Baltimore, MD asked in Estate Planning and Real Estate Law for Georgia

Q: Probating 3 different estates, all revolving around 1 piece of property that is located in another state?

My mom's parents owned a home together in GA (w/o rights of survivorship). They had 3 kids (#1, 2, & 3). Kid #1 died in 2001 & has 3 children. My grandma then died in GA in Sept 2003, presumably leaving her half of the home to my grandpa & her children/grandkids.

Kid #2 (my mom) died in VA in Dec 2003, presumably leaving anything she would have inherited to her husband (my dad), my siblings & I. My grandfather died in GA in 2005. None of the deceaseds' estates were ever probated.

Now that I am an adult (and a lawyer-not licensed in GA!), I have been tasked with probating the estates of my mom and grandparents. It is clear to me that the heirs of my grandparents are: the children of kid #1, me & my siblings, and kid #3.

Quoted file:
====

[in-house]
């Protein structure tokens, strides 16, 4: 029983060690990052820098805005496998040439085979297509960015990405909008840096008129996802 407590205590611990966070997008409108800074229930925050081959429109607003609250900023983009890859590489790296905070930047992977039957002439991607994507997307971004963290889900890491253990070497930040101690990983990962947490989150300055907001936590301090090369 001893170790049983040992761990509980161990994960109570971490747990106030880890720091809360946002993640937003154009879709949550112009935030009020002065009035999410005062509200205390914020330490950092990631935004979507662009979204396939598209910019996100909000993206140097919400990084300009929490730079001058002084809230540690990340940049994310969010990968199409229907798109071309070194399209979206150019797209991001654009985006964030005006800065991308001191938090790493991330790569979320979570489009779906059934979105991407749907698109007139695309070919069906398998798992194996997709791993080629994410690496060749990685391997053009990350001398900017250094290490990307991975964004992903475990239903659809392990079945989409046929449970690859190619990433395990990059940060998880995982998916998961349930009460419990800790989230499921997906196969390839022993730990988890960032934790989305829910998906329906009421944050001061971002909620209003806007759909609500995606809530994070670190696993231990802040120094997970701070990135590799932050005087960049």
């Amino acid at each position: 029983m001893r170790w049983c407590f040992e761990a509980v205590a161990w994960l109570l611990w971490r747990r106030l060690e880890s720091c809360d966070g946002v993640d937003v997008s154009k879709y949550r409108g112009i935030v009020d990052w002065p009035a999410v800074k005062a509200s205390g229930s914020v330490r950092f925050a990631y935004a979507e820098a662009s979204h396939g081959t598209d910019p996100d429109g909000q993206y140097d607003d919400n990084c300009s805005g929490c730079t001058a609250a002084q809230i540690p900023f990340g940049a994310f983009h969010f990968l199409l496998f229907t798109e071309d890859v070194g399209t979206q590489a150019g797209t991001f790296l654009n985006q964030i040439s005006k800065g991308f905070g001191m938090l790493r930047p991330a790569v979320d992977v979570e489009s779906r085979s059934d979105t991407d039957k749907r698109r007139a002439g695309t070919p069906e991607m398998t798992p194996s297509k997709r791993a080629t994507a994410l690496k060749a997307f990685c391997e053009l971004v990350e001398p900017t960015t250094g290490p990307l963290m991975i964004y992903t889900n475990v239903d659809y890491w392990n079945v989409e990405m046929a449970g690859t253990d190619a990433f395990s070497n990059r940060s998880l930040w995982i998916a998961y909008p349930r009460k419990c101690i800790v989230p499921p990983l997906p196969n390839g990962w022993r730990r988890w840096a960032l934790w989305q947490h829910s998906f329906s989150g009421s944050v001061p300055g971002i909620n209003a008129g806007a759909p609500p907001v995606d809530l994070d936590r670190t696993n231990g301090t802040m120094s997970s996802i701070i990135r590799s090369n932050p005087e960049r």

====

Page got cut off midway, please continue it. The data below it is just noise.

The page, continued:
My question is what is the simplest way to probate these estates to ensure that my dad receives his due share of the home? Will the estates have to be probated 1 by 1? If the only thing in my mom's estate is her share of this GA home, could GA handle her probate?

1 Lawyer Answer
Robert W. Hughes Jr.
Robert W. Hughes Jr.
PREMIUM
Answered
  • Estate Planning Lawyer
  • Lawrenceville, GA
  • Licensed in Georgia

A: First, get a lawyer to help you through this. By the time to finish with all the issues that will arise, you will find that a lawyer will save you time, and at the end of the day, money. You can only open a probate in the county where the deceased person lived. There are some rare exceptions to this rule and they might apply to you. Therefore, let's hope the real estate is at least in the same state as where one of the deceased lived, or you will be opening a fourth probate matter in the state where the land is.

You need to open the estate of the last to die first, This is because the estate of the last to die is the heir of the person who died first. Therefore, the estate of the first to die cannot be opened until the inheritors of that estate are in place. Hence, you need the last to die estate opened first. Once you open the last to die estate, you can open the first to die estate. Once you get all the estates open, you can then sell the land and make distributions.

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